Last week, the temporary ban on short selling US financial stocks implemented by the Securities and Exchange Commission came to an end, greeted by a general consensus that it added to market confusion and didn't do much to halt the slide in the share price of financial services companies.
Since the ban was introduced on September 19, trading volume on the New York Stock Exchange dropped 35 percent and the Chicago Board Options Exchange Volatility Index surged to 57.53 on the day the ban ended.
The prohibition on shorting of more than 900 financial services stocks since the middle of September has also hampered the ability of hedge fund managers to protect their portfolios from losses in equity markets. According to Hennessee Group, the SEC's short-selling ban was a big factor in funds losing an average of 6.24 per cent in September.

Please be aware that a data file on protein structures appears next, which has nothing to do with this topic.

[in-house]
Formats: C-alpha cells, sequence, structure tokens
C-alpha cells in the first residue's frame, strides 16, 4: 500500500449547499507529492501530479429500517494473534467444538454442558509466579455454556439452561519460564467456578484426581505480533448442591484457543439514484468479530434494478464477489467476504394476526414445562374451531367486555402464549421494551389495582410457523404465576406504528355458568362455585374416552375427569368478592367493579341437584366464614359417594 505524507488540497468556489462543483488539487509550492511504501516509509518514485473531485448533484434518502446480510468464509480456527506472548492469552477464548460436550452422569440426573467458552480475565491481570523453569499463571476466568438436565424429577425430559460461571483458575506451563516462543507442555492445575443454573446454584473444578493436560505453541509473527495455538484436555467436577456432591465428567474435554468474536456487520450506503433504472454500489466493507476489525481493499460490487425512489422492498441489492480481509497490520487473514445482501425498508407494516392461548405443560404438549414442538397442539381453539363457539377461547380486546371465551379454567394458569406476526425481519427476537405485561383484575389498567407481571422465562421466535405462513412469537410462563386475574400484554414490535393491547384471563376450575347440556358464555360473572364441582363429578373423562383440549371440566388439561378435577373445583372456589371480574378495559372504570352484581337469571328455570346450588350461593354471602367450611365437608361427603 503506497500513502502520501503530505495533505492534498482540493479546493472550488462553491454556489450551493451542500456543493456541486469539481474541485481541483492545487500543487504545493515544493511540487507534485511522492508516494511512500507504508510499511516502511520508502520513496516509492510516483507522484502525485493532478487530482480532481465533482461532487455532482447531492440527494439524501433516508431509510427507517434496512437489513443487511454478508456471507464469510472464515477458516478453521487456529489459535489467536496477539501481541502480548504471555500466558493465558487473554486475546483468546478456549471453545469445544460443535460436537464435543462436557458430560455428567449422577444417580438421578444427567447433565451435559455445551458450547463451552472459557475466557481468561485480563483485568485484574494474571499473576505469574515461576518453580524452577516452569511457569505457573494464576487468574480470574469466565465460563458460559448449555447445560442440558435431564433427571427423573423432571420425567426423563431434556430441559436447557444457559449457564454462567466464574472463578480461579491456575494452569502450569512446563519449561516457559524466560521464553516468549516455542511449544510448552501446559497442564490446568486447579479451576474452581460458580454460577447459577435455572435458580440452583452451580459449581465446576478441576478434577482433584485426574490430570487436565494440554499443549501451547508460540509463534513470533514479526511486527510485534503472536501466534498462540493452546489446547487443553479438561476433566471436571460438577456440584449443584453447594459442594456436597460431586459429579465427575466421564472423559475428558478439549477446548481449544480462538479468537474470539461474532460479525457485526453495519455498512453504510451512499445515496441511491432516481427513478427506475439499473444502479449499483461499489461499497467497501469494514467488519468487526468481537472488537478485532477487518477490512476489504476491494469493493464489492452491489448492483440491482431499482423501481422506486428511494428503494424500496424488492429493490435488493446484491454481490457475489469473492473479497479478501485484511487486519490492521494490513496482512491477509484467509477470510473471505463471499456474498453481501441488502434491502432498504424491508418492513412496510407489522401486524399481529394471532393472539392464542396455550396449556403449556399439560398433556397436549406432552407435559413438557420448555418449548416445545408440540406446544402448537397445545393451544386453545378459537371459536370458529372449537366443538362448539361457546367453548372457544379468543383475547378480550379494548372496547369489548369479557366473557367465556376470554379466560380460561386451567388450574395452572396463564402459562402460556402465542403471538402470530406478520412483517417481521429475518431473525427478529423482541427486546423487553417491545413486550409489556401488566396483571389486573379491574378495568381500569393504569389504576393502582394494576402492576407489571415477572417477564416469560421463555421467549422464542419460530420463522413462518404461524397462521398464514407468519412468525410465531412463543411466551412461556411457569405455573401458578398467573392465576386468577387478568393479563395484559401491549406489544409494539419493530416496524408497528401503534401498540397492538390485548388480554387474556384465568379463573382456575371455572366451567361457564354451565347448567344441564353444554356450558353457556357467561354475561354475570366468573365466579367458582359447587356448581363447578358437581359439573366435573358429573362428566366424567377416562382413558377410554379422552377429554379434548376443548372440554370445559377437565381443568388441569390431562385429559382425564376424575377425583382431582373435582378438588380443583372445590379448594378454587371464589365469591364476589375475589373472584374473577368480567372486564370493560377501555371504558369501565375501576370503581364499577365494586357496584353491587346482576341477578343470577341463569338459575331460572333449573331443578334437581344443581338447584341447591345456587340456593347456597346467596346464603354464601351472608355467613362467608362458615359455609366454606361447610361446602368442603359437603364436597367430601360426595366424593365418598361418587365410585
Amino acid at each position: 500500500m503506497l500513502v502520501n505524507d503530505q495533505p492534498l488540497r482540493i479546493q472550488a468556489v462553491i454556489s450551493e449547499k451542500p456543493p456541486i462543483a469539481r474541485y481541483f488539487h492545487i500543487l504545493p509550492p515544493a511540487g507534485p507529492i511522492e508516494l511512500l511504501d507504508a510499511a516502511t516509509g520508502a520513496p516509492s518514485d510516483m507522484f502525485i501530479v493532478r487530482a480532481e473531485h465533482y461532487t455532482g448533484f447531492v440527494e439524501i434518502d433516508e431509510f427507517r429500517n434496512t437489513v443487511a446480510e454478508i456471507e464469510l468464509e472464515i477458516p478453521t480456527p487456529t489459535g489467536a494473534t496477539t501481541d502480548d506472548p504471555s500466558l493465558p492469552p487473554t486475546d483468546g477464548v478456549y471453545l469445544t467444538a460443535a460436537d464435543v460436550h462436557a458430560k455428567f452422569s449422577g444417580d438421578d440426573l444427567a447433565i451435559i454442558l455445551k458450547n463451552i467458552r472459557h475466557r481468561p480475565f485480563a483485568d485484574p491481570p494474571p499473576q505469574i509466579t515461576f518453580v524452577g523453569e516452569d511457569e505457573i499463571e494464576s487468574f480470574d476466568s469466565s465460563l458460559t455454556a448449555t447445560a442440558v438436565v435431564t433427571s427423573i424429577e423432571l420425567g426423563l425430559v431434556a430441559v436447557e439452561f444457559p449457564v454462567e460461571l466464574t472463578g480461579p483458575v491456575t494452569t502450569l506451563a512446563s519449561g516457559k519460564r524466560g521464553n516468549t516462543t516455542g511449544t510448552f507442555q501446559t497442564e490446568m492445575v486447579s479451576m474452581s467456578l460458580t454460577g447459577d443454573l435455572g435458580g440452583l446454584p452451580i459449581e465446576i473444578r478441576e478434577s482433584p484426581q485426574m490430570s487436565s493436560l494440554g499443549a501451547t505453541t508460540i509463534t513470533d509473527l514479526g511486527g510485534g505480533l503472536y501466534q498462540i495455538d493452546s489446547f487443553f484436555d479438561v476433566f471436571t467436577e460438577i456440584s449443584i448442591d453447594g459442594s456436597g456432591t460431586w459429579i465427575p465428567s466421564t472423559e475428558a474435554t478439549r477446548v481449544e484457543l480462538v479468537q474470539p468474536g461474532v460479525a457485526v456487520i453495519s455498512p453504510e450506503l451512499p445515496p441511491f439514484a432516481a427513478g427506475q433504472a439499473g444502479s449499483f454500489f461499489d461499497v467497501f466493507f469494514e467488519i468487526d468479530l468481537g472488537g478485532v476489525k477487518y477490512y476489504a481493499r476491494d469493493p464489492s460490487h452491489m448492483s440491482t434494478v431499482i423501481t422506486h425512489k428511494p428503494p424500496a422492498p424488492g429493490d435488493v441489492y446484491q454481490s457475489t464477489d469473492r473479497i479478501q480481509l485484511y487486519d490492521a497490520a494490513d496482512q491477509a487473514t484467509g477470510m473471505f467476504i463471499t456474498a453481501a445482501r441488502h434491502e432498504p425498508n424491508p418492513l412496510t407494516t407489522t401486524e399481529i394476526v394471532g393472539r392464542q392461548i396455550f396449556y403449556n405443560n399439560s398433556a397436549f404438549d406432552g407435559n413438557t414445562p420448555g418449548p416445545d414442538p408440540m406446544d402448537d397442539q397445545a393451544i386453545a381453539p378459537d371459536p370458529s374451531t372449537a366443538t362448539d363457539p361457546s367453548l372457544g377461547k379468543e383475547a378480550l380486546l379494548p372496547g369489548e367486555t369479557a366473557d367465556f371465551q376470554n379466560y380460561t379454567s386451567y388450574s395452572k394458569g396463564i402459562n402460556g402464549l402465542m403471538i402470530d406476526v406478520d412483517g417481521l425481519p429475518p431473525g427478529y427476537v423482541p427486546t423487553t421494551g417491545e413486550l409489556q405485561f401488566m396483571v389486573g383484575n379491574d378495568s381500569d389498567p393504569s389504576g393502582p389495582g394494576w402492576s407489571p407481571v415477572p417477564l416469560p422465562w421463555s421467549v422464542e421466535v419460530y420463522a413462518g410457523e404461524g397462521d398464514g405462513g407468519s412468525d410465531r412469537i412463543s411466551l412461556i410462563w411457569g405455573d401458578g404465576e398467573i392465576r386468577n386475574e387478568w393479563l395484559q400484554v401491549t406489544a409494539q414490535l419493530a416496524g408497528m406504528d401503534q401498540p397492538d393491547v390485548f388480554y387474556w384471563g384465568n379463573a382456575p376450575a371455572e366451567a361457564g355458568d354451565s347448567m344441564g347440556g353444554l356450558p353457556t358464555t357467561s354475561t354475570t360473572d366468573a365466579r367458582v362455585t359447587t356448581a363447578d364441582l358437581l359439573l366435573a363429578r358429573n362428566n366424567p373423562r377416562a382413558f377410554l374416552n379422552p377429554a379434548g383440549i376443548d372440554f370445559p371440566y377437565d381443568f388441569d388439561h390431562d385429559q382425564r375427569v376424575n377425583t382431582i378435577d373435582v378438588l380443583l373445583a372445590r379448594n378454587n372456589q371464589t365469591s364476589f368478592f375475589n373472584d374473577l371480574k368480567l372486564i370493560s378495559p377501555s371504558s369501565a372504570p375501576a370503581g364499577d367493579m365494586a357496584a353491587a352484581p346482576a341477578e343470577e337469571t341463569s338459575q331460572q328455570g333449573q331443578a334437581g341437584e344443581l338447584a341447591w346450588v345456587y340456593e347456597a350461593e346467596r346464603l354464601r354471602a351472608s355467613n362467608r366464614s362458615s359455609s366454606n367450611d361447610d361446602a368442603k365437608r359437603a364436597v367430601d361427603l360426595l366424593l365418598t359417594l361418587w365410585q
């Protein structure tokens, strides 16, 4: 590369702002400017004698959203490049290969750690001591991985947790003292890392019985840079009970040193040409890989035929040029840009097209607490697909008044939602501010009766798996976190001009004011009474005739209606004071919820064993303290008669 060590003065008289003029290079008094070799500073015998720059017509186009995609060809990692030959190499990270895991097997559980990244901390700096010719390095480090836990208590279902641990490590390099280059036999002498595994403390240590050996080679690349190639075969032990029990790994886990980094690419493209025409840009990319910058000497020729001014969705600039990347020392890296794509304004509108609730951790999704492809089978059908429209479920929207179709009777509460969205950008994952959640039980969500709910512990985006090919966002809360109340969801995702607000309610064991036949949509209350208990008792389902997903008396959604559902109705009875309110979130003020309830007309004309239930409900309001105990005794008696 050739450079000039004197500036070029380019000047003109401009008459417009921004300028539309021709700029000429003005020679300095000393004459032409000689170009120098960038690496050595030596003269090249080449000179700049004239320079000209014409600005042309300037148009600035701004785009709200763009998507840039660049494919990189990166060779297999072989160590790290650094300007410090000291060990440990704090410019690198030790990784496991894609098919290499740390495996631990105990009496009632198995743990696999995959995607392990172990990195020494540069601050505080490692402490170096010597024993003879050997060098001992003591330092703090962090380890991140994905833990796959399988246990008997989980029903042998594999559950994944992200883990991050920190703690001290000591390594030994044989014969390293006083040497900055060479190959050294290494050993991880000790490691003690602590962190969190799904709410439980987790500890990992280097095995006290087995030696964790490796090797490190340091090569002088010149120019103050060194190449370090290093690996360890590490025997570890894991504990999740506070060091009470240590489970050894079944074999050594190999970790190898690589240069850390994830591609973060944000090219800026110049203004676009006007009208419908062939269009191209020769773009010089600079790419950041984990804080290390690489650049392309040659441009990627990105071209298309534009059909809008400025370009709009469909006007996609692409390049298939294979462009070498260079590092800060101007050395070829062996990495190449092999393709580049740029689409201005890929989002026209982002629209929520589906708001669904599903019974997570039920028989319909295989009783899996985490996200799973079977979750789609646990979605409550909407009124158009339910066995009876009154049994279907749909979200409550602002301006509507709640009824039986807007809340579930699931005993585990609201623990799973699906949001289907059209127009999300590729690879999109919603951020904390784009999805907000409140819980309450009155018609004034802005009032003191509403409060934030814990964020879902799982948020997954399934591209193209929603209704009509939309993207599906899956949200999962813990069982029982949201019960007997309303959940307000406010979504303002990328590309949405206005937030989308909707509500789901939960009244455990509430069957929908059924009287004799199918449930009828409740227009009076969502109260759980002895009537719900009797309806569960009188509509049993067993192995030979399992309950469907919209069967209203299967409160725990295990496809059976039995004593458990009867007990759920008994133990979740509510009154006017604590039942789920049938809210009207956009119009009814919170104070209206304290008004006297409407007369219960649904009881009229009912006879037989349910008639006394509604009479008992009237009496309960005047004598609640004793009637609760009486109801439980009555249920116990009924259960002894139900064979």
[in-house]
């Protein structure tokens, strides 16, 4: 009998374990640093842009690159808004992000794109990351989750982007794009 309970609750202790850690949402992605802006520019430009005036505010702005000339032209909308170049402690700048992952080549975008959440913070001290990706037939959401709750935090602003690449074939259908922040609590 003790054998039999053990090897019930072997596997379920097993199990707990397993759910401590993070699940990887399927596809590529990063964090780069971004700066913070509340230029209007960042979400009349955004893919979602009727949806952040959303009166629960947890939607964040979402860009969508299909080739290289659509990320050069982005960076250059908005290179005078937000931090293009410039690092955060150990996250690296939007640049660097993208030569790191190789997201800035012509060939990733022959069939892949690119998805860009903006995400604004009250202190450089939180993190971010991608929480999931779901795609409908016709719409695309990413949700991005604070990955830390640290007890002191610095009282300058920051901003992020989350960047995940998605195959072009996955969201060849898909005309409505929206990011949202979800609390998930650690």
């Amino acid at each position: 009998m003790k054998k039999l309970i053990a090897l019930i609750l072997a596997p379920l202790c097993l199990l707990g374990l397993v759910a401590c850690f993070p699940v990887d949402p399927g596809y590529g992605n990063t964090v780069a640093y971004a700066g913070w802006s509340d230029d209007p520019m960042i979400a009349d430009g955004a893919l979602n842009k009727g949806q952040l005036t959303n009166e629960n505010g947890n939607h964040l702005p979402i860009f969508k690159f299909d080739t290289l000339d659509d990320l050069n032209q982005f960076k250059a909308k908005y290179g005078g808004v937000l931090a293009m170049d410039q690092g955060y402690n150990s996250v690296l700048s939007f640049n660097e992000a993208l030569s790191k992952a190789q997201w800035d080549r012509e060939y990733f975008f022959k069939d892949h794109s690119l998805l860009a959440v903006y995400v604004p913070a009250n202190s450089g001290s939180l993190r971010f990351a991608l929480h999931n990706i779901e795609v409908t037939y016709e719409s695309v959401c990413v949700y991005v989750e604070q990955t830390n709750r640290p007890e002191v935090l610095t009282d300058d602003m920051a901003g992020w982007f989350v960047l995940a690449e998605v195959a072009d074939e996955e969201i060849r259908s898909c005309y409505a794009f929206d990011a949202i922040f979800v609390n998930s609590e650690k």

But at least the SEC has realised that extending the ban made little sense. The question is whether the UK's Financial Services Authority, which has banned short selling of banking, insurance and related stocks until January, in the UK will take the same view. From past experience, it is likely to follow its US counterpart.
In both the US and the UK, politicians, regulators and exchanges are considering other ways of limiting short selling in an effort to prevent market manipulation. Hedge funds can only hope that future efforts are more carefully considered than those introduced to date.